Many great stories have been told "backwards." By this I mean an adventure with a feature character is told, but the origin of said character is revealed in subsequent installments. For example, fans didn't learn how Vito Corleone came into power until "The Godfather Part II." And nobody had any idea why Darth Vader turned to the Dark Side until the most recent installments of the film franchise.
Heck, look at how many years it's taken us to learn the origin of Wolverine (and I still don't think they're done).
Well, it's time to learn the beginnings of one of my favorite comic book heroes, Fear Agent. Created by Rick Remender and Tony Moore, "Fear Agent" tells the tale of Heath Huston, a rugged alcoholic Texas spaceman who works as an alien exterminator of sorts. In addition to learning the character's origin, this new issue is also significant because it marks the move of the book to its new publisher, Dark Horse. CBR News managed to wrangle the book's creators for an interview to find out more about this move and what fans can look forward to in this latest offering sci-fi fun.
To begin with, this is the first issue you've done through Dark Horse. Did the transition from Image go okay? Any bumps or "lessons learned" along the way?
Tony Moore: Everything seemed to transition well to me. Maybe I wasn't paying attention. I definitely learned to take advantage of the lead-time, because it'll always disappear faster than expected. At least this time, I managed to actually do something with it as it fleeted.
Rick Remender: Dark Horse has shown us a ton of love and welcomed us with open arms (Journey anyone?). We've been doing creator-owned books long enough to have learned most of the hard lessons by now, and the Dark Horse staff are complete professionals, so it's been a smooth and easy process.
Glad to hear it. I know there are several plans for "Fear Agent" to appear in various forms at the moment. Can you remind me when we can expect the second trade, and update us on "Tales of the Fear Agent?"
RR: The second trade ships in May and it is a thing of beauty. Seeing all of Jerome Opena's love drenched throughout 136 pages in one volume is pretty great. There will be a "Tales of the Fear Agent" trade collecting all the previous installments as well as seven or eight new ones. There will be a "Tales of the Fear Agent" one-shot by myself and my "Strange Girl" coconspirator Eric Nguyen between Tony and Jerome's story arcs as well so there are plenty of standalone stories coming up.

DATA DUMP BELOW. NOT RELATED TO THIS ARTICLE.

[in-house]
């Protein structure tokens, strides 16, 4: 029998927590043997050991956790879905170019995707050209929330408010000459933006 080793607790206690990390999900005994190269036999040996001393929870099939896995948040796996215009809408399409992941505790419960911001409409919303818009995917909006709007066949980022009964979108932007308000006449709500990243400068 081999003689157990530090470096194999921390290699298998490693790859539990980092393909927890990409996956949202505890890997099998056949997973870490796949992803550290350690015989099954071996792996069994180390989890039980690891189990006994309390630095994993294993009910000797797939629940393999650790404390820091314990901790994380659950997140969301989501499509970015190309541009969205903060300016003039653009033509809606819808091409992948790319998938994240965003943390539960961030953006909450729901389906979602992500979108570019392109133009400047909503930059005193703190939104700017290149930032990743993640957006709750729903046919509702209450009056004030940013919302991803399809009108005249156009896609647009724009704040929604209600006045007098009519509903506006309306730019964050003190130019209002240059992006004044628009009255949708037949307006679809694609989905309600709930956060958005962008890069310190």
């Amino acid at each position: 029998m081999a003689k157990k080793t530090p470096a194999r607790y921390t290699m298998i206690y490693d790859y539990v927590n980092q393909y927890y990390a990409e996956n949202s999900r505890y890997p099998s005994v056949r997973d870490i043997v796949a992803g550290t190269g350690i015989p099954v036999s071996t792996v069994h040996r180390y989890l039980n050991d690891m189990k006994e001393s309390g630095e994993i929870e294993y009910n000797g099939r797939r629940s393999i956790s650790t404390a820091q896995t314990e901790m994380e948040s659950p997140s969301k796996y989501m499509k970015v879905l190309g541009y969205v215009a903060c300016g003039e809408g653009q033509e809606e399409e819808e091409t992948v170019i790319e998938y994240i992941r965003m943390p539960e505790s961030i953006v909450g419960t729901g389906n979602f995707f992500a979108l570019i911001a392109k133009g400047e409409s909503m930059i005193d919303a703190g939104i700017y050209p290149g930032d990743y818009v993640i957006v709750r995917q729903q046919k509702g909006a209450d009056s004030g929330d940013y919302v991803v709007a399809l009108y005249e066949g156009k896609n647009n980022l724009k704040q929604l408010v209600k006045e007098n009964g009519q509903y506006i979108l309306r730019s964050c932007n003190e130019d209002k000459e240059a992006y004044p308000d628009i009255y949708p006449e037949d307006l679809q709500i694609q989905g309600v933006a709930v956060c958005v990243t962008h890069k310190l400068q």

Cool. What is the current plan for the ongoing series? I recall that you mentioned you wanted to be an ongoing series of miniseries? Does this mean fans can still expect the book monthly? And how will that work for the numbering?
TM: The new numbering setup will be like "Hellboy" and "BPRD." Each story arc will be an individually numbered series with its own #1, with each story culminating individually but also acting as an addition to the overall "Fear Agent" mythos.
RR: This format gives Tony and Jerome an opportunity to really dump all the love they can into each issue. It will also help keep us monthly from here on out.
Tony, it sounds like you're going to be busy with "Fear Agent." How does your work on this book affect your other ongoing title, "The Exterminators?"
TM: I've got fill-ins to help smooth it out, and I think everything should go okay. There's bound to be some hell along the way, but that's the price I pay for having two loves.
For those new to the book, how would you describe it? And how would you describe what a Fear Agent is?
RR: This first arc at Dark Horse is the origin of what the Fear Agents were. Basically, trucker Heath Huston returns home after months on the road to find his troubles have only just begun as Earth is attacked by the three feuding alien races. Within hours, nearly every living creature on Earth is obliterated, leaving Heath and his wife Charlotte trapped in the middle of a nightmare with nowhere out. This leads to Heath creating a small liberation force known as the Fear Agents.
TM: "Fear Agent" overall is a love letter to the great classic EC comics of the 1950s, in all their genres. The origin arc here, though, is more in the vein of Joe Kubert and Russ Heath war comics, with a sci-fi spike.
Tony, between "The Exterminators," "Fear Agent," and "Walking Dead," you do a lot of books that deal with the end of the world, murder and mayhem. Do you ever just want to draw a book about rainbows and unicorns?
TM: Last I checked, I'm a man! I eat meat and get dirty and break stuff. I make comics for manly men!
Allright, true, we've seen you in person and you most definitely are a man, so no rainbows and unicorns for you. But, which is the most difficult to draw – bugs, aliens or zombies? And which do you enjoy drawing the most and why?
TM: Aliens have definitely proven to be the biggest challenge, because they have to feel familiar without being trite, and original without losing the aesthetic we're shooting for. My basement holds more than enough reference for the other two subjects. As for which I like most, could you ask a parent to pick which child they love most? Frankly, I'm appalled.